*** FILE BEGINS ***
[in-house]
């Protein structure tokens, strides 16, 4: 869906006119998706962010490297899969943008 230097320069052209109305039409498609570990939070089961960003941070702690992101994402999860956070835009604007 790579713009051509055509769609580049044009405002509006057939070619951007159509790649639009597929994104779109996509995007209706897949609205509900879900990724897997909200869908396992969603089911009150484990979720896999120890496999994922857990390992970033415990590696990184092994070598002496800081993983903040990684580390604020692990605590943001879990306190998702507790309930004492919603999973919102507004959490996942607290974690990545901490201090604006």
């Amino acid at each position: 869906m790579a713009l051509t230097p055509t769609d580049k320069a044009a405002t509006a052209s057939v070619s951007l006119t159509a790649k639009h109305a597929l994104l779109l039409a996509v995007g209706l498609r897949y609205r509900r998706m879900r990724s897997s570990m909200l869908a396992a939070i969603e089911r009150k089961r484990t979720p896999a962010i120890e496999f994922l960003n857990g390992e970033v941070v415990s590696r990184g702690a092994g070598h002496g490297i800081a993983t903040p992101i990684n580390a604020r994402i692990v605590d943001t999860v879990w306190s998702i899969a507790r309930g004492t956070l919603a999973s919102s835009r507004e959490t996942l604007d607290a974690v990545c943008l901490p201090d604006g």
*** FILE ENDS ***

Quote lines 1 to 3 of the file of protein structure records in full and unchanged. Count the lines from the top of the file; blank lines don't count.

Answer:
[in-house]
């Protein structure tokens, strides 16, 4: 869906006119998706962010490297899969943008 230097320069052209109305039409498609570990939070089961960003941070702690992101994402999860956070835009604007 790579713009051509055509769609580049044009405002509006057939070619951007159509790649639009597929994104779109996509995007209706897949609205509900879900990724897997909200869908396992969603089911009150484990979720896999120890496999994922857990390992970033415990590696990184092994070598002496800081993983903040990684580390604020692990605590943001879990306190998702507790309930004492919603999973919102507004959490996942607290974690990545901490201090604006």
């Amino acid at each position: 869906m790579a713009l051509t230097p055509t769609d580049k320069a044009a405002t509006a052209s057939v070619s951007l006119t159509a790649k639009h109305a597929l994104l779109l039409a996509v995007g209706l498609r897949y609205r509900r998706m879900r990724s897997s570990m909200l869908a396992a939070i969603e089911r009150k089961r484990t979720p896999a962010i120890e496999f994922l960003n857990g390992e970033v941070v415990s590696r990184g702690a092994g070598h002496g490297i800081a993983t903040p992101i990684n580390a604020r994402i692990v605590d943001t999860v879990w306190s998702i899969a507790r309930g004492t956070l919603a999973s919102s835009r507004e959490t996942l604007d607290a974690v990545c943008l901490p201090d604006g």